1/11/13

I'm currently averaging an 83.3 at Queen's Commerce. If I apply to a bschool for my MBA in the US, what would my grades convert to on a GPA scale for any of the top schools like Harvard, Wharton, Columbia ect? All my grades are above 80 except for one and next to my transcript all of them say "A" and my one 77 grade says "B."

I have heard that Canadian grades are curved up to American grades during the admissions process, is that true?

Mod Note (Andy) this is an old old post, but still ranks very high on search for related terms so i'm bumping it back up to get some fresh responses

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Comments (44)

10/6/07

Most schools do not report GPA and the conversion to GPA is difficult. A lot of schools take the following approach which is an approximation using the Ontario Medical School Application Service scale

90 to 100% 4.0
85 to 89% 3.9
80 to 84% 3.7
77 to 79% 3.3
73 to 76% 3.0
70 to 72% 2.7
67 to 69% 2.3
63 to 66% 2.0
60 to 62% 1.7
57 to 59% 1.3
53 to 56% 1.0
50 to 52% 0.7
< 49 0.0

Accepted.com
10/6/07

Given my understanding on Queens Commerce and its difficulty, I think an 83% is probabaly comparable to a 3.7/3.8 in the U.S., which is consistent with the table

10/6/07

When comparing GPAs, most b-schools look at the same way they score undergrad scores. In general, Canadian grades are curved DOWN (more leinient scoring and lower passing grades).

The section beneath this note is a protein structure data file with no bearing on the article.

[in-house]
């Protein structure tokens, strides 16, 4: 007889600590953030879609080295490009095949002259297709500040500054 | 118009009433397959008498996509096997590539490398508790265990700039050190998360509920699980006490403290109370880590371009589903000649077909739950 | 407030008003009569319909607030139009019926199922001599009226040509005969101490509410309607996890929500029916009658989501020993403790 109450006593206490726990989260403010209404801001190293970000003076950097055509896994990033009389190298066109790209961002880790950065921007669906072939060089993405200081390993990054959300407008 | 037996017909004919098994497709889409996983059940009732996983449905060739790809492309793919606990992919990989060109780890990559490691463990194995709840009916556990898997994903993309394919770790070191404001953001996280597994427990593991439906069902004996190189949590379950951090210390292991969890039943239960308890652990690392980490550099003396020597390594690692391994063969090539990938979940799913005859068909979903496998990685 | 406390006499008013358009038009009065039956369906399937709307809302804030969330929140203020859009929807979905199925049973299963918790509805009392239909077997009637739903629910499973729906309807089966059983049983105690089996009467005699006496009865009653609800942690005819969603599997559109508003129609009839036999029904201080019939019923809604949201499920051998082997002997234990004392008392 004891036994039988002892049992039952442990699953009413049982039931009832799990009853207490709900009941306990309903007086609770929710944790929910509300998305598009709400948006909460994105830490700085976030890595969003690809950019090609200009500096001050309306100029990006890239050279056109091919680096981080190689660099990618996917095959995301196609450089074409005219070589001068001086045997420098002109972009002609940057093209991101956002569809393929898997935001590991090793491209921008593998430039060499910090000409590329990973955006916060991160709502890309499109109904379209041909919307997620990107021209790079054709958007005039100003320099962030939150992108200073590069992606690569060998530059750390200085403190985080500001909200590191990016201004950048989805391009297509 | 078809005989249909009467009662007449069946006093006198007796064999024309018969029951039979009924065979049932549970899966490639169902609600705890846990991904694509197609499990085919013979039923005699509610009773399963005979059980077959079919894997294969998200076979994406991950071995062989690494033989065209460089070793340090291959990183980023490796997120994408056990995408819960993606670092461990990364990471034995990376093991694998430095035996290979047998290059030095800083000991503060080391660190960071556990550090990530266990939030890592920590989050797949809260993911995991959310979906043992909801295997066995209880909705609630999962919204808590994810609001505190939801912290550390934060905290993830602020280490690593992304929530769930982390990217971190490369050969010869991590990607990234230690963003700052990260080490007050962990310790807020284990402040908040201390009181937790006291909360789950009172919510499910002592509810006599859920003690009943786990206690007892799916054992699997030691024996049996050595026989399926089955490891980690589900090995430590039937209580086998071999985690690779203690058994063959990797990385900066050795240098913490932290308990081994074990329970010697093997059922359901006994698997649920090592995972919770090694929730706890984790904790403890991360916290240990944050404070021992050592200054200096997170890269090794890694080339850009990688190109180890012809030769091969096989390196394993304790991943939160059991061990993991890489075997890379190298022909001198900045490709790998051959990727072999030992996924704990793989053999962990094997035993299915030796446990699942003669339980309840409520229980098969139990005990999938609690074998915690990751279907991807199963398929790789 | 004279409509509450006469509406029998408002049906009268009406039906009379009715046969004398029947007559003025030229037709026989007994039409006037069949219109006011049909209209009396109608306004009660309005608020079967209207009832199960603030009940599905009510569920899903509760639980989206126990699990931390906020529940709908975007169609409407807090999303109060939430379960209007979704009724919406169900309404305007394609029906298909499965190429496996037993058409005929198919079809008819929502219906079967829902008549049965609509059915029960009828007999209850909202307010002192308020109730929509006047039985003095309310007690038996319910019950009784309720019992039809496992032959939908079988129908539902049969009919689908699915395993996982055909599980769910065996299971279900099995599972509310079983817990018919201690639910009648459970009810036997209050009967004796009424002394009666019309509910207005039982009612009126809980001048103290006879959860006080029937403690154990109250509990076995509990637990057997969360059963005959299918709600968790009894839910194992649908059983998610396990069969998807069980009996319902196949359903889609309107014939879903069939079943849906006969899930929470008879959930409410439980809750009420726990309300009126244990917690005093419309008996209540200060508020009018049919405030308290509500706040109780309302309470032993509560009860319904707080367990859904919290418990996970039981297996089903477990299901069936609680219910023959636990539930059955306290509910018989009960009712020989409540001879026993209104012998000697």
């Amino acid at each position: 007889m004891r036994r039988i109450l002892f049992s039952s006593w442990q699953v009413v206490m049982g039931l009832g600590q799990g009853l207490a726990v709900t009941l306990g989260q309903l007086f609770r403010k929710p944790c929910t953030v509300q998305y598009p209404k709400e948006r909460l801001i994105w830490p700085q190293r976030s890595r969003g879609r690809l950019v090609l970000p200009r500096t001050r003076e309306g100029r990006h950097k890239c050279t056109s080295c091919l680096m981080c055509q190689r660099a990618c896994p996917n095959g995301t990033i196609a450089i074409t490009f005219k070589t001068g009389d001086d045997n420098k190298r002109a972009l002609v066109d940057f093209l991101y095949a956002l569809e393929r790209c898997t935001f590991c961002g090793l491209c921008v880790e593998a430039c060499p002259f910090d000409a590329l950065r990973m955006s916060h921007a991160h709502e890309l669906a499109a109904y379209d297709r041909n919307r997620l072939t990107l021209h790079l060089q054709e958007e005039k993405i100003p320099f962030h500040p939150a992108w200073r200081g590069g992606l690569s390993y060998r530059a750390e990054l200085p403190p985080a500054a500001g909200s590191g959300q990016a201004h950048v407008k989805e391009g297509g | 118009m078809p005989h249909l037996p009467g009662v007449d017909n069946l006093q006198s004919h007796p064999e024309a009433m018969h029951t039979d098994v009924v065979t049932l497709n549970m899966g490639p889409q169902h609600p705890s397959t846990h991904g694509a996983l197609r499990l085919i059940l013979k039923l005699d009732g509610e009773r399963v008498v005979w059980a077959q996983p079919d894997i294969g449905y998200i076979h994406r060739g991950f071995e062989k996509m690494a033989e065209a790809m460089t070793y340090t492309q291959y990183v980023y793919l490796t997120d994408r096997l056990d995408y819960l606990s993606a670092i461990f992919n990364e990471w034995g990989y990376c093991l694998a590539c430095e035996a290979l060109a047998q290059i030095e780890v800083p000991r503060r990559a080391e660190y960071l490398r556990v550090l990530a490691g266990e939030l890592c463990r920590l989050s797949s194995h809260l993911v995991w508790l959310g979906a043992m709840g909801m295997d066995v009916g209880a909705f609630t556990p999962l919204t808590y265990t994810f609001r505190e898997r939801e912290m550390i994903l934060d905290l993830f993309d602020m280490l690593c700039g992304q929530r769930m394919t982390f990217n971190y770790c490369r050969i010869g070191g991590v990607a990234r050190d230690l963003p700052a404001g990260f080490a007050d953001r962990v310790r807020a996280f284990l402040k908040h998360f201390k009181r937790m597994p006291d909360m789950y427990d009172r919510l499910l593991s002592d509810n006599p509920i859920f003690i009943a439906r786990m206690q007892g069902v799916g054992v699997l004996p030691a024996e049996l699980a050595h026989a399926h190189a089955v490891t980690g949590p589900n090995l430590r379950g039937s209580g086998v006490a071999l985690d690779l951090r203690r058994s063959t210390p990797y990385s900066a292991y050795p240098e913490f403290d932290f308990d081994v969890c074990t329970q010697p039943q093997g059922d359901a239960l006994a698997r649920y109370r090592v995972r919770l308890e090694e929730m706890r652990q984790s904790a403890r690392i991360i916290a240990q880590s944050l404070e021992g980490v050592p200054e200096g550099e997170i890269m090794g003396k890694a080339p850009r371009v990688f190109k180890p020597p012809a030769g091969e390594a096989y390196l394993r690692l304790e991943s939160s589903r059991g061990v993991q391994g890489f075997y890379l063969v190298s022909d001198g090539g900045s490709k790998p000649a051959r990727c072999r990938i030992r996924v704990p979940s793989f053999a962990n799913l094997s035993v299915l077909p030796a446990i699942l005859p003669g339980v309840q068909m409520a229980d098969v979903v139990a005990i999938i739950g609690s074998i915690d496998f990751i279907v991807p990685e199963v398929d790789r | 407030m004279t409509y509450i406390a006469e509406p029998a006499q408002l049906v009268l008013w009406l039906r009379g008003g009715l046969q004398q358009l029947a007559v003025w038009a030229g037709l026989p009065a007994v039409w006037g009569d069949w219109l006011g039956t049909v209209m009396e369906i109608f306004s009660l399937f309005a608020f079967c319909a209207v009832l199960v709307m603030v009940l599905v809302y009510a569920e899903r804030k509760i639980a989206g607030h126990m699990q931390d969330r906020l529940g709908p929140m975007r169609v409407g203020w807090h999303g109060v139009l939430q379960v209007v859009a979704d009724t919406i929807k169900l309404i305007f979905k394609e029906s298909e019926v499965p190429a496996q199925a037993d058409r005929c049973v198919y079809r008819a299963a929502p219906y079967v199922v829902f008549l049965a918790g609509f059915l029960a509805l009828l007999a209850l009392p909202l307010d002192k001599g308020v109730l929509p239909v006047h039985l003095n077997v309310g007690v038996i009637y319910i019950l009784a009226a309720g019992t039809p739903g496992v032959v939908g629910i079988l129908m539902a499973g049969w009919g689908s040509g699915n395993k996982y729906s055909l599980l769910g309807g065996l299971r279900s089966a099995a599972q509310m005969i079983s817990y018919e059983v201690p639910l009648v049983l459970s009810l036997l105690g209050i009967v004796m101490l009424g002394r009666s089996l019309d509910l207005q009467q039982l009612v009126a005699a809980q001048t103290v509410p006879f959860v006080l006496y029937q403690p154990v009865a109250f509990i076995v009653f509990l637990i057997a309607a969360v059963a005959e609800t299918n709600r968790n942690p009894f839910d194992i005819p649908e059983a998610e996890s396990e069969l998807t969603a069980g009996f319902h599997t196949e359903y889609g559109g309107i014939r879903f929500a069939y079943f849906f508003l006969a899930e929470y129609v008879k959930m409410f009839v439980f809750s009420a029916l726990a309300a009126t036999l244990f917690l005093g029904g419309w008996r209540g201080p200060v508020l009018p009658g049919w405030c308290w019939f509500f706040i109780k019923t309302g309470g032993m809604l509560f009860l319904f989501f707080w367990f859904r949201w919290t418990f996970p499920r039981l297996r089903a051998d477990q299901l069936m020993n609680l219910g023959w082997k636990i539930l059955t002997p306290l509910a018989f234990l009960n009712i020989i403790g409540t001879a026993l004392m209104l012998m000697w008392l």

Generally 94+ = A = 4.0
90+ = A- = 3.7
87+ = B+ = 3.3
etc.

See this link:
http://www0.gsb.columbia.edu/mba/admissions/apply/...

However, keep in mind undergrad GPA is a small factor of what MBA programs look at. More importantly, it's what you did after college that matters. A 3.3 won't sink you, you do add international experience. Focus on scoring 720+ on the GMATs, building great leadership skills and writing the perfect essay.

10/6/07

Really? Canadian grades are curved down? The highest average in my year right now is 90, with someone with an 88 being ranked 3rd in the class. While I have a friend at Penn who says 30% of his class is curved to be above 90%. Seems kind of strange that canadian grades are curved down even more even though there's no curve.

10/6/07

Curving Canadian grades down like that makes absolutely no sense. All the top Canadian undergrad business schools mark in a way that makes it nearly impossible to get high 80's, let alone a 90. With that system, the absolute top students at my school would have a 3.2-3.5 GPA at best.

10/6/07

Canadian schools have lenient scoring and lower passing grades?.....dude come on. This is only true for our highschools.

I assure you that the grading systems in Canadian university programs are just as tough, if not tougher, than our American counterparts.

If that converting scale is true, then I don't know a single person in any year of my program who has a 3.3gpa.....

10/6/07

Ignore eric's post. It is completely irrelevant. yesforone's post is spot on. It'd be a 3.7/3.8

Shadow, what's your approx rank in the class?

10/6/07

to the OP: just becuase you're canadian doesn't mean you can go around saying shit like "how does canadian grades convert?" if you were russian or something, i'd give you a break, but you['re not. you're just a fucking idiot.

_______________________________________
http://www.drmarkklein.blogspot.com/

In reply to jdizz
10/7/07
jdizz:

Ignore eric's post. It is completely irrelevant. yesforone's post is spot on. It'd be a 3.7/3.8

Shadow, what's your approx rank in the class?